Exactly forty years ago a tall, well built 19-year-old lad from Haryana made his Test debut and Indian cricket has not been the same since. Probably no player has had a more positive, thrilling and entertaining influence on Indian cricket as Kapil Dev. Yes, Sunil Gavaskar was the first game changer for it was his batting that inspired his teammates and others who followed how to achieve great deeds with the bat particularly against pace bowling. But how to give it back to the opposition remained the problem. Kapil provided the answer.

Indeed Kapil was to prove to be an inspiration in two other fields that India had to improve. Indian pace bowling was a joke and a farce in the sixties and early 70s and it was his arrival that saw a metamorphosis in this mode of attack. Secondly one day cricket was gaining in popularity the world over but India remained indifferent to this format. It was again Kapil with his personal deeds with bat and ball and his leadership during the triumphant 1983 World Cup campaign in England who saw to it that the format gained popularity and marked an upward graph in India’s fortunes.

What Indian cricket owes Kapil is immeasurable. Thanks to him India’s pace bowling attack is now respected, even feared by leading batsmen. There are four or five outstanding pace bowlers battling it out for a place in the Indian team and several others on the fringe or waiting in the wings. It was Kapil who proved that Indians could bowl fast in home conditions despite the pitches and the weather not being exactly amiable. During Kapil’s time and since then we have had pace bowlers capable of taking 200 and 300 wickets in their career, a bowler capable of taking 13 wickets in a match in Indian conditions. rattling the opposition by having them 0 for 2 and 1 for 3 on more than one occasion or having them reeling at 26 for six and 39 for six.

In the early 80s India were novices in one day cricket with an abysmal record but the 1983 World Cup triumph set off a succession of victories that saw India become feared opponents. Kapil’s unforgettable 175 not out inspired other batsmen to become more adventurous, innovative and enterprising which is what one day cricket was all about. Kapil adopted this same approach not just in ODIs but also in Tests where he matched deeds with the three other great all rounders of his day Richard Hadlee, Ian Botham and Imran Khan. And yet none of them – and no cricketer since – has acquired his double of 5000 runs and 400 wickets in Tests.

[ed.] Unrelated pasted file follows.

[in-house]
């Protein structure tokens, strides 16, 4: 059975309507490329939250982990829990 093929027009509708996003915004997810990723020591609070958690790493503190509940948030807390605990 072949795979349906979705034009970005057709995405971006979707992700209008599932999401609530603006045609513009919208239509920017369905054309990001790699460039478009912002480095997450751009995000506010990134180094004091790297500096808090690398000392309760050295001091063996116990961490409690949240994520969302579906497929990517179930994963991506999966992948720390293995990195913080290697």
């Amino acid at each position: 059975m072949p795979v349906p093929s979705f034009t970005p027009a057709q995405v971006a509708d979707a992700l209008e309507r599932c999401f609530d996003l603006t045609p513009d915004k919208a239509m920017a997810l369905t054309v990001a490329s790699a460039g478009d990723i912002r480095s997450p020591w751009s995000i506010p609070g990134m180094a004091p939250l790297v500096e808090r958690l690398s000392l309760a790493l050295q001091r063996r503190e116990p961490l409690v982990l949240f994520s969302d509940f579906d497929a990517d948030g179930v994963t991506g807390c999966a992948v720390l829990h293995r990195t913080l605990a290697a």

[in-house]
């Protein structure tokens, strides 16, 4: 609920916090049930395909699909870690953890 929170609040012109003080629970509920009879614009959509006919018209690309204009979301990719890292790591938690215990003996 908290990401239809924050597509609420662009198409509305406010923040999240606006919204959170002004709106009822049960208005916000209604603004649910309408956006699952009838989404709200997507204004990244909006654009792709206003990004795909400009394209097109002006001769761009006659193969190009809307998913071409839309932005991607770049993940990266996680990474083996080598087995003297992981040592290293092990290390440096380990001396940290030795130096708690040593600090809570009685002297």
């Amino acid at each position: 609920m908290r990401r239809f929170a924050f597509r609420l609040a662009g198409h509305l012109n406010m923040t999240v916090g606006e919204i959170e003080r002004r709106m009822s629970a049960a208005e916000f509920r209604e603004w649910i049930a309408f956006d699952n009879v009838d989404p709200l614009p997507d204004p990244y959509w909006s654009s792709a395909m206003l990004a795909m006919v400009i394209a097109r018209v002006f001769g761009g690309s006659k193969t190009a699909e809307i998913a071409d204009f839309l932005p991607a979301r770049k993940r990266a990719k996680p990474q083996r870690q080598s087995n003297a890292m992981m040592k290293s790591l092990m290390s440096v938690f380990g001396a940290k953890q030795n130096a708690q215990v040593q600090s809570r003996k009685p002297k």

Kapil’s finest deeds coincide with the greatest moments in Indian cricket. If one starts to recount them there will be no end to the list. The youngest to take 100 Test wickets, the youngest to complete the double of 1000 runs and 100 wickets (incidentally in the same Test), the youngest to complete the ''double double’’ (2000 runs and 200 wickets), the youngest to 300 Test wickets. An intuitive captain his high point in Tests was the series victory in England in 1986.

Kapil’s ODI exploits are no less legendary. The first to get to the double of 3000 runs and 200 wickets is but a start and for long his tally of 253 wickets was a record. The famous 175 not out remained his only hundred in ODIs but there were several breezy knocks that proved to be the turning point in the game. In Tests he got eight hundreds, all bright and sparkling knocks whatever the situation. He hit 50 off 30 balls against Pakistan at Karachi in 1982 the fastest half century in Tests in terms of balls received. His hundred off just 74 balls against Sri Lanka in 1986 was the fastest by an Indian. His four successive sixes off Eddie Hemmings at Lord’s in 1990 is part of cricketing folklore. With No 11 Narendra Hirwani at the other end and 24 needed to avoid the follow on that was Kapil’s way of solving the problem, simple yet dramatic.

Really one could just go on and on in recounting his countless great feats but perhaps the greatest of all these was being the highest wicket taker (434) in Tests. For an Indian fast bowler to achieve this feat was absolutely incredible. A fitness fanatic Kapil never skipped a Test through injury or illness during his 16 year international career and missed only one through a strange disciplinary action, figuring in 131 in all, at the time an Indian record. . .

It was not exactly a surprise when Kapil was adjudged the Indian cricketer of the millennium in 2001 edging out both Gavaskar and Sachin Tendulkar. In the eyes of innumerable Indian cricket fans Kapil is the finest cricketer the country has produced.